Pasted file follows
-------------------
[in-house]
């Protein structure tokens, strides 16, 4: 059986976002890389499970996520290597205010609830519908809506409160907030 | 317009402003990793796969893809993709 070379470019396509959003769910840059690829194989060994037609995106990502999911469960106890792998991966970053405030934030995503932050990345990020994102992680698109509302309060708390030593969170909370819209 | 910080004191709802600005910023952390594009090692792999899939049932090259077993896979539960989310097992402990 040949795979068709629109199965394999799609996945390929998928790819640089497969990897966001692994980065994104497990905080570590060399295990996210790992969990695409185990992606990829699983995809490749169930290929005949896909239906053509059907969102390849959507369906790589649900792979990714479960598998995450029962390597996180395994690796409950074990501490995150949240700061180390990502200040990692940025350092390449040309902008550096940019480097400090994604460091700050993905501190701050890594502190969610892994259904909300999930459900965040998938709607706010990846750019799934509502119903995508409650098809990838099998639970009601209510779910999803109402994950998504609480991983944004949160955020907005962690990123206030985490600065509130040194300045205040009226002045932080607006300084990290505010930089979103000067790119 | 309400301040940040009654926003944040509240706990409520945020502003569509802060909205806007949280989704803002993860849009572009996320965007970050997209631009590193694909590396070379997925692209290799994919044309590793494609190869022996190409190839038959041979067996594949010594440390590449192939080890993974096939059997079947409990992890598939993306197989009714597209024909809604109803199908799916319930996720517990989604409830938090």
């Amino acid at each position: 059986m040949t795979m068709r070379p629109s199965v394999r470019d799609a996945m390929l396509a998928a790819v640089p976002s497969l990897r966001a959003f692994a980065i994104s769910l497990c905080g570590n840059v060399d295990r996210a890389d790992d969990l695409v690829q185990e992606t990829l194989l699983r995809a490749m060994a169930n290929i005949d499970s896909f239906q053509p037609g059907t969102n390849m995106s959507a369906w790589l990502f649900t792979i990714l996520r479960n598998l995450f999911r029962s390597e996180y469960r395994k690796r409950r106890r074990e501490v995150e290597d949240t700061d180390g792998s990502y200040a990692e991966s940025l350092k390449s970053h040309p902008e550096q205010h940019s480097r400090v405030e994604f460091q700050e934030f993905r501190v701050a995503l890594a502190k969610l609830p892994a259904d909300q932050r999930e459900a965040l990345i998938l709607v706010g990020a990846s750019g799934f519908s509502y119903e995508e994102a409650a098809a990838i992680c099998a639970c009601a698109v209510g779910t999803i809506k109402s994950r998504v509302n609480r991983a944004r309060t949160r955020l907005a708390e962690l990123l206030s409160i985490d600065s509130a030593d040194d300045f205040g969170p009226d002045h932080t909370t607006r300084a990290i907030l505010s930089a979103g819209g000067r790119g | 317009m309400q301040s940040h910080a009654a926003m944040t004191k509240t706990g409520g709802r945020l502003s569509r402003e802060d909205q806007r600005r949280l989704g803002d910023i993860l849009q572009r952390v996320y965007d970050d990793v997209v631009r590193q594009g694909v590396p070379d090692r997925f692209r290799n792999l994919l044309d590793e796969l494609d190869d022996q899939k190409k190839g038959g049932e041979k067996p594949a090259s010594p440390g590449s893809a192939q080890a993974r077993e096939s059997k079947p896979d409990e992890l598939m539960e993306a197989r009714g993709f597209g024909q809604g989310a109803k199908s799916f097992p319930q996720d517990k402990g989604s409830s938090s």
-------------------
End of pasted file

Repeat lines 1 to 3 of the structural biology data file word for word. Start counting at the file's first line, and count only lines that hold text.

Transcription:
[in-house]
């Protein structure tokens, strides 16, 4: 059986976002890389499970996520290597205010609830519908809506409160907030 | 317009402003990793796969893809993709 070379470019396509959003769910840059690829194989060994037609995106990502999911469960106890792998991966970053405030934030995503932050990345990020994102992680698109509302309060708390030593969170909370819209 | 910080004191709802600005910023952390594009090692792999899939049932090259077993896979539960989310097992402990 040949795979068709629109199965394999799609996945390929998928790819640089497969990897966001692994980065994104497990905080570590060399295990996210790992969990695409185990992606990829699983995809490749169930290929005949896909239906053509059907969102390849959507369906790589649900792979990714479960598998995450029962390597996180395994690796409950074990501490995150949240700061180390990502200040990692940025350092390449040309902008550096940019480097400090994604460091700050993905501190701050890594502190969610892994259904909300999930459900965040998938709607706010990846750019799934509502119903995508409650098809990838099998639970009601209510779910999803109402994950998504609480991983944004949160955020907005962690990123206030985490600065509130040194300045205040009226002045932080607006300084990290505010930089979103000067790119 | 309400301040940040009654926003944040509240706990409520945020502003569509802060909205806007949280989704803002993860849009572009996320965007970050997209631009590193694909590396070379997925692209290799994919044309590793494609190869022996190409190839038959041979067996594949010594440390590449192939080890993974096939059997079947409990992890598939993306197989009714597209024909809604109803199908799916319930996720517990989604409830938090």
């Amino acid at each position: 059986m040949t795979m068709r070379p629109s199965v394999r470019d799609a996945m390929l396509a998928a790819v640089p976002s497969l990897r966001a959003f692994a980065i994104s769910l497990c905080g570590n840059v060399d295990r996210a890389d790992d969990l695409v690829q185990e992606t990829l194989l699983r995809a490749m060994a169930n290929i005949d499970s896909f239906q053509p037609g059907t969102n390849m995106s959507a369906w790589l990502f649900t792979i990714l996520r479960n598998l995450f999911r029962s390597e996180y469960r395994k690796r409950r106890r074990e501490v995150e290597d949240t700061d180390g792998s990502y200040a990692e991966s940025l350092k390449s970053h040309p902008e550096q205010h940019s480097r400090v405030e994604f460091q700050e934030f993905r501190v701050a995503l890594a502190k969610l609830p892994a259904d909300q932050r999930e459900a965040l990345i998938l709607v706010g990020a990846s750019g799934f519908s509502y119903e995508e994102a409650a098809a990838i992680c099998a639970c009601a698109v209510g779910t999803i809506k109402s994950r998504v509302n609480r991983a944004r309060t949160r955020l907005a708390e962690l990123l206030s409160i985490d600065s509130a030593d040194d300045f205040g969170p009226d002045h932080t909370t607006r300084a990290i907030l505010s930089a979103g819209g000067r790119g | 317009m309400q301040s940040h910080a009654a926003m944040t004191k509240t706990g409520g709802r945020l502003s569509r402003e802060d909205q806007r600005r949280l989704g803002d910023i993860l849009q572009r952390v996320y965007d970050d990793v997209v631009r590193q594009g694909v590396p070379d090692r997925f692209r290799n792999l994919l044309d590793e796969l494609d190869d022996q899939k190409k190839g038959g049932e041979k067996p594949a090259s010594p440390g590449s893809a192939q080890a993974r077993e096939s059997k079947p896979d409990e992890l598939m539960e993306a197989r009714g993709f597209g024909q809604g989310a109803k199908s799916f097992p319930q996720d517990k402990g989604s409830s938090s």